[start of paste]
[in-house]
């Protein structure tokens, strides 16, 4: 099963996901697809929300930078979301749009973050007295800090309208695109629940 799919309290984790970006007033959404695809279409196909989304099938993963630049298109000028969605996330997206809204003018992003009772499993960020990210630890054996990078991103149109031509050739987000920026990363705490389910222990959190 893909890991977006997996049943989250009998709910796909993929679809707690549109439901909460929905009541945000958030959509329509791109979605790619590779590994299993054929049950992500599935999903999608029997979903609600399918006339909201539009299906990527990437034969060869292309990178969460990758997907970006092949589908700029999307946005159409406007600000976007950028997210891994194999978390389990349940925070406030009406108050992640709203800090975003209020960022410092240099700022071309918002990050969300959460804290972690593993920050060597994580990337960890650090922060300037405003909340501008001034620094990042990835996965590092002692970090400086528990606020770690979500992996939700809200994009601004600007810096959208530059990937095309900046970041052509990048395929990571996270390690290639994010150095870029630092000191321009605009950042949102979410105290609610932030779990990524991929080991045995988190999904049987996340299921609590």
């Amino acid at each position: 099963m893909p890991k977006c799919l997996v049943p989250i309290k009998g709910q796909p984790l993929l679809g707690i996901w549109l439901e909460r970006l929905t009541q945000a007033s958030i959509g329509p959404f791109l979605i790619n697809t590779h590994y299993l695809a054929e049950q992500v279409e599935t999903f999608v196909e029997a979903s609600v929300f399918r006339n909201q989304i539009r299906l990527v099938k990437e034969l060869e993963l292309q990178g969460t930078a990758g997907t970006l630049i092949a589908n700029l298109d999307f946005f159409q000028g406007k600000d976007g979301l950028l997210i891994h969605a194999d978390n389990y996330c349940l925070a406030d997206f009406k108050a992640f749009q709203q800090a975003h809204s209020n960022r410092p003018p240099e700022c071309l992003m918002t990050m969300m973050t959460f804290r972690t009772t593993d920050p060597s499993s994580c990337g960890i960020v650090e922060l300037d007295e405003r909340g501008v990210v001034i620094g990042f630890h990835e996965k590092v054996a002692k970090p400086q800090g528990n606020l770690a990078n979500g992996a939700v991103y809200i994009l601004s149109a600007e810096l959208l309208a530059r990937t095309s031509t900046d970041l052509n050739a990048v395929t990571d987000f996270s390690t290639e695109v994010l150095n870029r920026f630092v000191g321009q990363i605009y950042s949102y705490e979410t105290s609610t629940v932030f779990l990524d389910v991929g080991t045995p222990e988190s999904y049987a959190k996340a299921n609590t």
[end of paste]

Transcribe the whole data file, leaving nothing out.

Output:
[in-house]
């Protein structure tokens, strides 16, 4: 099963996901697809929300930078979301749009973050007295800090309208695109629940 799919309290984790970006007033959404695809279409196909989304099938993963630049298109000028969605996330997206809204003018992003009772499993960020990210630890054996990078991103149109031509050739987000920026990363705490389910222990959190 893909890991977006997996049943989250009998709910796909993929679809707690549109439901909460929905009541945000958030959509329509791109979605790619590779590994299993054929049950992500599935999903999608029997979903609600399918006339909201539009299906990527990437034969060869292309990178969460990758997907970006092949589908700029999307946005159409406007600000976007950028997210891994194999978390389990349940925070406030009406108050992640709203800090975003209020960022410092240099700022071309918002990050969300959460804290972690593993920050060597994580990337960890650090922060300037405003909340501008001034620094990042990835996965590092002692970090400086528990606020770690979500992996939700809200994009601004600007810096959208530059990937095309900046970041052509990048395929990571996270390690290639994010150095870029630092000191321009605009950042949102979410105290609610932030779990990524991929080991045995988190999904049987996340299921609590």
């Amino acid at each position: 099963m893909p890991k977006c799919l997996v049943p989250i309290k009998g709910q796909p984790l993929l679809g707690i996901w549109l439901e909460r970006l929905t009541q945000a007033s958030i959509g329509p959404f791109l979605i790619n697809t590779h590994y299993l695809a054929e049950q992500v279409e599935t999903f999608v196909e029997a979903s609600v929300f399918r006339n909201q989304i539009r299906l990527v099938k990437e034969l060869e993963l292309q990178g969460t930078a990758g997907t970006l630049i092949a589908n700029l298109d999307f946005f159409q000028g406007k600000d976007g979301l950028l997210i891994h969605a194999d978390n389990y996330c349940l925070a406030d997206f009406k108050a992640f749009q709203q800090a975003h809204s209020n960022r410092p003018p240099e700022c071309l992003m918002t990050m969300m973050t959460f804290r972690t009772t593993d920050p060597s499993s994580c990337g960890i960020v650090e922060l300037d007295e405003r909340g501008v990210v001034i620094g990042f630890h990835e996965k590092v054996a002692k970090p400086q800090g528990n606020l770690a990078n979500g992996a939700v991103y809200i994009l601004s149109a600007e810096l959208l309208a530059r990937t095309s031509t900046d970041l052509n050739a990048v395929t990571d987000f996270s390690t290639e695109v994010l150095n870029r920026f630092v000191g321009q990363i605009y950042s949102y705490e979410t105290s609610t629940v932030f779990l990524d389910v991929g080991t045995p222990e988190s999904y049987a959190k996340a299921n609590t």